B.C. cities want mandated business licences for short-term rentals

Enforcing local bylaws is ‘expensive and onerous’

Cities are asking the B.C. government to negotiate a province-wide requirement for all short-term rentals to display a valid business licence.

Nelson Coun. Anna Purcell brought the resolution to the floor of Wednesday’s Union of B.C. Municipalities convention.

“Many of our communities have been impacted by short term rentals. Our rental housing stock has been impacted and neighbourhood livelihood has been impacted,” said Purcell.

“We created a short-term rental bylaw but enforcement of it is expensive and onerous.”

READ MORE: Airbnb should not accept dwellings without business licenses, Nelson says

Thursday’s resolution was inspired by Vancouver’s business licence requirement for short-term rentals that has cut the number of listings in half.

Tofino Mayor Josie spoke out about her community’s struggles in enforcing their short-term rental rules.

“It would be a lot simpler for other local governments that are moving forward in regulation short-term rentals to know that all of the online accommodation platforms need to provide the option to have the business licence listed clearly,” said Osborne.

“It’s a very valuable enforcement tool.”

At a workshop Thursday afternoon, Osborne spoke about Tofino’s success in regulating short-term rentals

Tofino requires all short-term rentals to have a business licence. It’s handed out about 230 of them.

The licence costs up to $750 a year, with the money funding a full-time inspector to ensure compliance.

“It takes proactive enforcement all of the time,” Osborne said.

About one-third of the 82 per cent of Tofino’s residential properties that allow short-term rentals currently have them.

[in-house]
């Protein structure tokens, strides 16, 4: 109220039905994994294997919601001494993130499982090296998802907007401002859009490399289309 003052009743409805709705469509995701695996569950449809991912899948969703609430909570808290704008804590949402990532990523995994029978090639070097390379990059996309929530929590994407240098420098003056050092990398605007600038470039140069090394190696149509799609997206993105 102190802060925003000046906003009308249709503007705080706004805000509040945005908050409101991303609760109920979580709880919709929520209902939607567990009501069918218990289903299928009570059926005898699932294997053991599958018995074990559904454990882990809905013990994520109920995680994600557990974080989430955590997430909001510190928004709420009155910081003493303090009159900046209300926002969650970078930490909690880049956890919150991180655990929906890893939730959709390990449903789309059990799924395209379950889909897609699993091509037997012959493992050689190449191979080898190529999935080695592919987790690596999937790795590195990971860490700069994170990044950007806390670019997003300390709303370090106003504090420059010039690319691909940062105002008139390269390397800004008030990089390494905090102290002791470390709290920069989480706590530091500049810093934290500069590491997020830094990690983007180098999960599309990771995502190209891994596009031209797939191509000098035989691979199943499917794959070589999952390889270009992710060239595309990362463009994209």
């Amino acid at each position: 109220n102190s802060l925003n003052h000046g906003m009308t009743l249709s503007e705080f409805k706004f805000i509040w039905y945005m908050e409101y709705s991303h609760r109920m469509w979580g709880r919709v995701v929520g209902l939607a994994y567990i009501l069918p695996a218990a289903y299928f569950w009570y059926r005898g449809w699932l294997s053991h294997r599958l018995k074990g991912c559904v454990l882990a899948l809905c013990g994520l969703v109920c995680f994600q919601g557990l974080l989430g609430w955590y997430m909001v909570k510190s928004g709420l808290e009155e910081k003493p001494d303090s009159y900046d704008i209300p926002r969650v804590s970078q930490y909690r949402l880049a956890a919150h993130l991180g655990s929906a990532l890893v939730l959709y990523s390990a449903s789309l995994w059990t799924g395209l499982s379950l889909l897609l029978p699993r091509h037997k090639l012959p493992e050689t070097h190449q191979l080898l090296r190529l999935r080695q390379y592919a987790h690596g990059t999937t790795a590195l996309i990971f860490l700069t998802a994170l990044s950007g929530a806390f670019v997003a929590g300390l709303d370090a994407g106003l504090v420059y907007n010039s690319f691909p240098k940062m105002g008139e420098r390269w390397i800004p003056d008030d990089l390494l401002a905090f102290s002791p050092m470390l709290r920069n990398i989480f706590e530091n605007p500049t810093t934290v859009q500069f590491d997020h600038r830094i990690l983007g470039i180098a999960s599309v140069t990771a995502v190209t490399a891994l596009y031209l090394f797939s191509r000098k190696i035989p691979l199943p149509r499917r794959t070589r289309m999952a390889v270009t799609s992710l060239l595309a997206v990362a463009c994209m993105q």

In total, about 77 per cent of Tofino’s properties are residential

Earlier this year, the province said that Airbnb would now collect eight per cent PST and up-to-3 per cent in municipal and regional district taxes.

In July, the province had announced new authority for strata councils to stop owners from using AirBnB and other services to rent out their suites in violation of building bylaws.

Effective Nov. 30, strata councils can assess fines of up to $1,000 a day on owners, up from the current $200 a day.

The business licence requirement will not apply to regional districts and rural electoral areas that do not have business licence.


@katslepian

katya.slepian@bpdigital.ca

Like us on Facebook and follow us on Twitter.

Just Posted

U.S. tug firm to be sentenced for 2016 spill in B.C. First Nation’s territory

The Nathan E. Stewart spilled 110,000 litres of diesel and heavy oils in October 2016

No delivery services hard on local families

New parents Candace Knudsen and Bjorn Samuelsen spent five weeks away from home

UPDATED: Vehicle strike likely caused death of grizzly cubs

The cubs were discovered on June 30 on Thorsen Creek Road

B.C. to begin increasing coastal log export charges

New fees based on harvest cost, cedar no longer exempt

Three more earthquakes off north and central B.C. coasts

No tsunami or damage reported after the aftershocks in near Bella Bella, Port Hardy and Haida Gwaii

VIDEO: Reports say Lashana Lynch is the new 007

Daniel Craig will reprise his role as Bond one last time

RCMP investigating alleged ‘sexual misconduct’ by cyclist on BCIT campus

BCIT said they were reviewing video evidence of the incident

New home cost dips in B.C.’s large urban centres

Victoria, Kelowna, Vancouver prices decline from last year

Graphic suicide scene edited out of ‘13 Reasons Why’ finale

Suicide prevention groups support the decision

Nine kittens and cats rescued after being locked in bins in northern B.C.: SPCA

SPCA says cats were starving, and matted with feces and urine

High-speed rail link would run from Vancouver to Seattle in under 1 hour: study

Annual ridership is projected to exceed three million

ICBC insurance renewals get more complicated this year

Crash history, driver risk prompt more reporting requirements

B.C. man dies from rabies after contact with Vancouver Island bat

Last known case of human rabies in B.C. was 16 years ago

Asylum figures show overall slower rate of irregular crossings into Canada

Between January and June 2019, a total of 6,707 asylum seekers crossed irregularly into Canada

Most Read